I do not believe Elkins must be an activist to work with prisoners or the prison-industrial complex. She frames the exhibition as the aesthetic expression of personal relationships she has developed with five prisoners, and it is successful as such. As an aesthetic experience, Elkins has created a compelling exploration of what it means for us to live with the effects of and tacitly support the carceral state.
She also “hopes that these projects brings some light to topics and issues about capital punishment and juvenile incarceration, the inequity that bears upon their application from state to state, and the legal and social debate about race and economic level that surrounds this discussion today.” It certainly sheds light on those topics, but it does not push the viewer to action as other prison- and prisoner-related work by artists (Tamms Year Ten, Prisoners’ Inventions) or work towards other criminal justice reform and prison abolition efforts happening around the country and the world.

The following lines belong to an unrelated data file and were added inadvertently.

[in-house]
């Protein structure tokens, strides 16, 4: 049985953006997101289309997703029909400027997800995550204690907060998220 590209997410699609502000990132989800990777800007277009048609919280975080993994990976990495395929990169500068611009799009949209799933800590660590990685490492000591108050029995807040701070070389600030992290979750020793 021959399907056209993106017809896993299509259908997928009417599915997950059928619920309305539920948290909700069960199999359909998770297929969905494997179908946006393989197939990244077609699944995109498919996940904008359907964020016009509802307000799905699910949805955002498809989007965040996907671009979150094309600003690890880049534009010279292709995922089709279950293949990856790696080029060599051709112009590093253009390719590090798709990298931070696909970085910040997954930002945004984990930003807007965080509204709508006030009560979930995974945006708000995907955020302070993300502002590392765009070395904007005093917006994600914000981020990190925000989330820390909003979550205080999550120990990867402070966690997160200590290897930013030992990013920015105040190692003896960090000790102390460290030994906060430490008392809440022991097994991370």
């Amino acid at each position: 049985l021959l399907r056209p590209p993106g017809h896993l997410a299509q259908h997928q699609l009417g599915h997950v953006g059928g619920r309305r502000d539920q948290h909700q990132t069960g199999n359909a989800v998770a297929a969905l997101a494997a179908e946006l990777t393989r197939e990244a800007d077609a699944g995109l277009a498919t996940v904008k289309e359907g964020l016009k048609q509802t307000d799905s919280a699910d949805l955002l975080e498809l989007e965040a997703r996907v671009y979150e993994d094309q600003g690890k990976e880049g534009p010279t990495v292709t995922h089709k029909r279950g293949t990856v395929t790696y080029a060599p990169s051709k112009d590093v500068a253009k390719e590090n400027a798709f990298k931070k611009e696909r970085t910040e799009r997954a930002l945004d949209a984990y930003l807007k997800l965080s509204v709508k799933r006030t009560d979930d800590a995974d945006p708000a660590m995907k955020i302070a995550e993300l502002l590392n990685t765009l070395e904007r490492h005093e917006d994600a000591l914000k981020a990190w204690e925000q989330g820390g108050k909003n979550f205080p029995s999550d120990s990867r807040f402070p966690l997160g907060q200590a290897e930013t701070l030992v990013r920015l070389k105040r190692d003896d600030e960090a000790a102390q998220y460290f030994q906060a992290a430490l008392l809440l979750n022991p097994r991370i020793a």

There is great need for awareness of the ravages of the criminal justice system on individuals and poor, non-white communities, of the abuse of solitary confinement, of the enormous profits being made at the expense of these communities and the theft of their lives. It is vital that a wider public sees and understands the impacts of the prison system. There must be action beyond that awareness, however. We must recognize the role we have played in the creation and maintenance of those systems and work to change or abandon them. There is a role for art and artists at every point along that journey.